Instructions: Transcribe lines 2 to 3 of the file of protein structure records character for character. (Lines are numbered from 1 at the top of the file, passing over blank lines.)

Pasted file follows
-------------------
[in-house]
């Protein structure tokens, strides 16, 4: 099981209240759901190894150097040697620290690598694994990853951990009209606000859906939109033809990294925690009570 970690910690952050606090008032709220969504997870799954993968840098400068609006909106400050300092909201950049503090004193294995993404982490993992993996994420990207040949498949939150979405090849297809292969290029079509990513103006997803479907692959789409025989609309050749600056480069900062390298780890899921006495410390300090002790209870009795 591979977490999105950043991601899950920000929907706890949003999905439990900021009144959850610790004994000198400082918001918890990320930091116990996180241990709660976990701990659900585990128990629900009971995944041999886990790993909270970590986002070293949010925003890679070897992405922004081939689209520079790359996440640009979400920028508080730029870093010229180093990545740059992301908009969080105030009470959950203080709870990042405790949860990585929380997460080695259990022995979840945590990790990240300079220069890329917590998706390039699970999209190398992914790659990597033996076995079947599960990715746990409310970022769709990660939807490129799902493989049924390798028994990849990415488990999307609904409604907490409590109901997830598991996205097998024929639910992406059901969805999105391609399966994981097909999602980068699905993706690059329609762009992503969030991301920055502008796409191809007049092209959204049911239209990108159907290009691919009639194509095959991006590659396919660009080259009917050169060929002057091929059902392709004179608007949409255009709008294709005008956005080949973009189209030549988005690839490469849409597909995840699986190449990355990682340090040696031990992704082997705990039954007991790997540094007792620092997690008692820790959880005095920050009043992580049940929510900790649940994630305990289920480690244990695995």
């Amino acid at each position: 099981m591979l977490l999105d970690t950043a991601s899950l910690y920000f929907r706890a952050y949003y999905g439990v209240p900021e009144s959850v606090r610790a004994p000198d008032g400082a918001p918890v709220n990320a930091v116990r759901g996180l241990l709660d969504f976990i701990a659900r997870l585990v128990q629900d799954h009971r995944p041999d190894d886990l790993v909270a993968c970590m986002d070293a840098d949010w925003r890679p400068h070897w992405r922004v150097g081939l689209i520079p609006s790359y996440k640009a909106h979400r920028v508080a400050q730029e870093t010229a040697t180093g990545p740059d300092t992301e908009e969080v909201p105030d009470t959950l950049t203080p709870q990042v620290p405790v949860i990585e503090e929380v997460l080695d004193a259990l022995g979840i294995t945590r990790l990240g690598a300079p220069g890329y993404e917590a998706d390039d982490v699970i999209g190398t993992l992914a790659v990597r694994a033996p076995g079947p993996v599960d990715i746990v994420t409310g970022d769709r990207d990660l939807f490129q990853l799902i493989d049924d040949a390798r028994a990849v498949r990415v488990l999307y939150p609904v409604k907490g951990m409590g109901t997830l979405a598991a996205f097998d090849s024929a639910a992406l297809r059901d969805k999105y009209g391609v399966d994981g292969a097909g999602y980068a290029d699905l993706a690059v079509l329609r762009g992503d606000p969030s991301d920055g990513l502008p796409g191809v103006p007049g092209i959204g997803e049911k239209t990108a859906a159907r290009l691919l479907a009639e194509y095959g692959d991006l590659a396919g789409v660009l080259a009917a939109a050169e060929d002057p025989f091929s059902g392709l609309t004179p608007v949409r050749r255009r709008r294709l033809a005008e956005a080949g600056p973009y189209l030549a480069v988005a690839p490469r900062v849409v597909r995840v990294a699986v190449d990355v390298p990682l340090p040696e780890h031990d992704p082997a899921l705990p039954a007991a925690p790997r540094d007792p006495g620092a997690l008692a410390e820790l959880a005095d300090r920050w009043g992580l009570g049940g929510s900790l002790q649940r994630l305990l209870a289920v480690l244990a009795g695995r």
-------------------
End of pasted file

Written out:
């Protein structure tokens, strides 16, 4: 099981209240759901190894150097040697620290690598694994990853951990009209606000859906939109033809990294925690009570 970690910690952050606090008032709220969504997870799954993968840098400068609006909106400050300092909201950049503090004193294995993404982490993992993996994420990207040949498949939150979405090849297809292969290029079509990513103006997803479907692959789409025989609309050749600056480069900062390298780890899921006495410390300090002790209870009795 591979977490999105950043991601899950920000929907706890949003999905439990900021009144959850610790004994000198400082918001918890990320930091116990996180241990709660976990701990659900585990128990629900009971995944041999886990790993909270970590986002070293949010925003890679070897992405922004081939689209520079790359996440640009979400920028508080730029870093010229180093990545740059992301908009969080105030009470959950203080709870990042405790949860990585929380997460080695259990022995979840945590990790990240300079220069890329917590998706390039699970999209190398992914790659990597033996076995079947599960990715746990409310970022769709990660939807490129799902493989049924390798028994990849990415488990999307609904409604907490409590109901997830598991996205097998024929639910992406059901969805999105391609399966994981097909999602980068699905993706690059329609762009992503969030991301920055502008796409191809007049092209959204049911239209990108159907290009691919009639194509095959991006590659396919660009080259009917050169060929002057091929059902392709004179608007949409255009709008294709005008956005080949973009189209030549988005690839490469849409597909995840699986190449990355990682340090040696031990992704082997705990039954007991790997540094007792620092997690008692820790959880005095920050009043992580049940929510900790649940994630305990289920480690244990695995």
């Amino acid at each position: 099981m591979l977490l999105d970690t950043a991601s899950l910690y920000f929907r706890a952050y949003y999905g439990v209240p900021e009144s959850v606090r610790a004994p000198d008032g400082a918001p918890v709220n990320a930091v116990r759901g996180l241990l709660d969504f976990i701990a659900r997870l585990v128990q629900d799954h009971r995944p041999d190894d886990l790993v909270a993968c970590m986002d070293a840098d949010w925003r890679p400068h070897w992405r922004v150097g081939l689209i520079p609006s790359y996440k640009a909106h979400r920028v508080a400050q730029e870093t010229a040697t180093g990545p740059d300092t992301e908009e969080v909201p105030d009470t959950l950049t203080p709870q990042v620290p405790v949860i990585e503090e929380v997460l080695d004193a259990l022995g979840i294995t945590r990790l990240g690598a300079p220069g890329y993404e917590a998706d390039d982490v699970i999209g190398t993992l992914a790659v990597r694994a033996p076995g079947p993996v599960d990715i746990v994420t409310g970022d769709r990207d990660l939807f490129q990853l799902i493989d049924d040949a390798r028994a990849v498949r990415v488990l999307y939150p609904v409604k907490g951990m409590g109901t997830l979405a598991a996205f097998d090849s024929a639910a992406l297809r059901d969805k999105y009209g391609v399966d994981g292969a097909g999602y980068a290029d699905l993706a690059v079509l329609r762009g992503d606000p969030s991301d920055g990513l502008p796409g191809v103006p007049g092209i959204g997803e049911k239209t990108a859906a159907r290009l691919l479907a009639e194509y095959g692959d991006l590659a396919g789409v660009l080259a009917a939109a050169e060929d002057p025989f091929s059902g392709l609309t004179p608007v949409r050749r255009r709008r294709l033809a005008e956005a080949g600056p973009y189209l030549a480069v988005a690839p490469r900062v849409v597909r995840v990294a699986v190449d990355v390298p990682l340090p040696e780890h031990d992704p082997a899921l705990p039954a007991a925690p790997r540094d007792p006495g620092a997690l008692a410390e820790l959880a005095d300090r920050w009043g992580l009570g049940g929510s900790l002790q649940r994630l305990l209870a289920v480690l244990a009795g695995r």